I’ve come across a few blog posts recently that really resonated with me about soul-wandering (Martha Crawford’s “Unnameable” and “Let it Yearn” and Michelle Bohls’ “Our Ancestors: The Wanderers”). I feel somewhat like that right now. A theme I heard across all three posts was that the wandering phase is necessary for learning about one’s own capacity, for developing new skills, for finding the right protective, nurturing community for that moment, and for undergoing an adult developmental milestone. Accept the wandering, rather than fix it. 

I am in a professional and community transition as I think about how to characterize my work and who is in my group of engaged peers and mentors. I do feel a bit unnamable at the moment; institutional titles and job descriptions don’t quite accurately describe what I do. I don’t encounter many people approaching this work similarly. Sometimes it feels lonely. Sometimes it fills me with self-doubt that I’m doing it wrong. Most times, it feels like a deep thrum in the universe when a graduate student has both a major insight and a sense of serenity during our work together. These experiences are clues that I am moving out of an institutional self concept and into an interindividual self-concept (Kegan, The Evolving Self). This line from Pamela Slim’s book, Body of Work, feels right about the work I do: “It had great meaning and significance to him but also created considerable change and value in his community…it fit with his vision of what he wanted to create for himself and for the world.”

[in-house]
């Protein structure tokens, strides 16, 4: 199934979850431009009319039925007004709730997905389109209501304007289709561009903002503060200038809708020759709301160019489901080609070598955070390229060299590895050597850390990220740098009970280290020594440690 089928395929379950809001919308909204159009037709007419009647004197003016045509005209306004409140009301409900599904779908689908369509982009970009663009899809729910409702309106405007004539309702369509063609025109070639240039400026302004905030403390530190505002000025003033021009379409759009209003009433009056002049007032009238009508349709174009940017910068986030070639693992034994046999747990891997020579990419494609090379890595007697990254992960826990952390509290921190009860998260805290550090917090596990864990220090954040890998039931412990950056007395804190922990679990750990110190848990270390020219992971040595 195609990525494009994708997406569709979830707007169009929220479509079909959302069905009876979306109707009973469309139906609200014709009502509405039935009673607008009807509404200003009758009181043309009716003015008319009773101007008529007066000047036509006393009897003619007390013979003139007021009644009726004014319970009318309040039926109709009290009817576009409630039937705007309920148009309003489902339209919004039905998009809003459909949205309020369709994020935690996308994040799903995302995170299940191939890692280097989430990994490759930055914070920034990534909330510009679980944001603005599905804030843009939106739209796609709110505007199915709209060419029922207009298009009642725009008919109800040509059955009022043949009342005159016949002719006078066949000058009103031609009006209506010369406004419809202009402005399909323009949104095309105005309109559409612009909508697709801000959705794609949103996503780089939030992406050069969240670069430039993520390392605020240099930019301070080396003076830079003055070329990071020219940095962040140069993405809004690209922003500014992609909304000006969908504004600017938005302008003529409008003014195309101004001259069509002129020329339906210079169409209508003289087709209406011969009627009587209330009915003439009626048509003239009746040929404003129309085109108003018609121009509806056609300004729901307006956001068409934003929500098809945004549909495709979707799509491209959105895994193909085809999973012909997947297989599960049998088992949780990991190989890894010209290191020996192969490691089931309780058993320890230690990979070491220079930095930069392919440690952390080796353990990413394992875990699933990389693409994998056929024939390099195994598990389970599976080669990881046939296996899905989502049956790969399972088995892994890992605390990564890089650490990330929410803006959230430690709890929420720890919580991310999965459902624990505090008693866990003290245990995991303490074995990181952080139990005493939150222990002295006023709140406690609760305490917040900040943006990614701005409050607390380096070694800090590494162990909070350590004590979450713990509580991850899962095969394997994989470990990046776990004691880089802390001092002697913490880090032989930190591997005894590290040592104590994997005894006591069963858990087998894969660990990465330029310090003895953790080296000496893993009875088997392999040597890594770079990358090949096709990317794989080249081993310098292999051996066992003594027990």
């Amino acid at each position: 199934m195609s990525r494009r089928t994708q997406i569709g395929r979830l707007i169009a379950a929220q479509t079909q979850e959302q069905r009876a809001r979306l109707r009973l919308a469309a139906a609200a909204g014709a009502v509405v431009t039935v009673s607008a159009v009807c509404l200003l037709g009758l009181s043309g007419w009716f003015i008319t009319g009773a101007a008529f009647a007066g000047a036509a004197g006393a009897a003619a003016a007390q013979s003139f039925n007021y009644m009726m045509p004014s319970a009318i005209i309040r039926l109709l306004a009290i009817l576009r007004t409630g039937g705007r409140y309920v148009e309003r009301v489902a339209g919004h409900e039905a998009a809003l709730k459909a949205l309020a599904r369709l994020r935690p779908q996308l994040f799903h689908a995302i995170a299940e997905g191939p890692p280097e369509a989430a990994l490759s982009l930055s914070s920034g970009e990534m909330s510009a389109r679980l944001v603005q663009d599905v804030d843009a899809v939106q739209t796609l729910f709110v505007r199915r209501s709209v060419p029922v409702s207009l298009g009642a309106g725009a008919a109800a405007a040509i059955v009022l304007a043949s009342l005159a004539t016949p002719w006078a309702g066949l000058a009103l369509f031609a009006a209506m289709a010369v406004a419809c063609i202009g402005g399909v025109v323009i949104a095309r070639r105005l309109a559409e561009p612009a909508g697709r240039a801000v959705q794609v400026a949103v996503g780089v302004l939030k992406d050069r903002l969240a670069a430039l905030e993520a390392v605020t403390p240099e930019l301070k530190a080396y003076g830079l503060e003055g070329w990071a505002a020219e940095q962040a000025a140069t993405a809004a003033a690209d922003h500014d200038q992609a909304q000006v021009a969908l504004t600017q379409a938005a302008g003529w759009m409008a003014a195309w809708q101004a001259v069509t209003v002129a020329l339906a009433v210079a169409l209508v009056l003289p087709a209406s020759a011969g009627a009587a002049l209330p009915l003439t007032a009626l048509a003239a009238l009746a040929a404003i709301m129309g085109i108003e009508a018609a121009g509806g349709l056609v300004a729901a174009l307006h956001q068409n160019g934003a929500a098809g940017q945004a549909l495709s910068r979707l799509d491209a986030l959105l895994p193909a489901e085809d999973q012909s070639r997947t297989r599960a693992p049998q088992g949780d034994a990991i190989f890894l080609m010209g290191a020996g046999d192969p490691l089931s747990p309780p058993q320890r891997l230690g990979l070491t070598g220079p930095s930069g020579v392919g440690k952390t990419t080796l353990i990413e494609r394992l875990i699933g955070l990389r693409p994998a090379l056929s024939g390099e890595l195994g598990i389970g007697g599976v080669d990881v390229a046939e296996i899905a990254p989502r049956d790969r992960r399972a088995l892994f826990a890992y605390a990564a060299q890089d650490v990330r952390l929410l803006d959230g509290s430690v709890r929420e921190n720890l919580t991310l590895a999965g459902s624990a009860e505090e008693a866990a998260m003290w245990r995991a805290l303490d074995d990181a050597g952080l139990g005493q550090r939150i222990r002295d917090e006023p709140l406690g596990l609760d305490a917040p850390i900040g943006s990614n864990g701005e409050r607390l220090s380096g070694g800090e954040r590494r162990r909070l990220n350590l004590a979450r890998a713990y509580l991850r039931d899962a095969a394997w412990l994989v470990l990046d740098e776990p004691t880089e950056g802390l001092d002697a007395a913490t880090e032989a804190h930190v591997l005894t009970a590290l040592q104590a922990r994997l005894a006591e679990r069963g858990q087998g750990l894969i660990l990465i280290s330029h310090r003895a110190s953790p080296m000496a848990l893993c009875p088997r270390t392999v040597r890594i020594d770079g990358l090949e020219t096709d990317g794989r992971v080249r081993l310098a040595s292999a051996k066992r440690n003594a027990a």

What did I hope would happen with this post? 

Well, good question. 

  1. I hope colleagues in educational development take some time to think about what “development” means to them and the work they do. 
  2. I hope they will think about how the term “educational developer” fits or doesn’t, especially as many of my colleagues’ roles have expanded into mentoring and diverse career exploration. 
  3. Maybe I’ve provided some insight into the work I do to make it legible to others.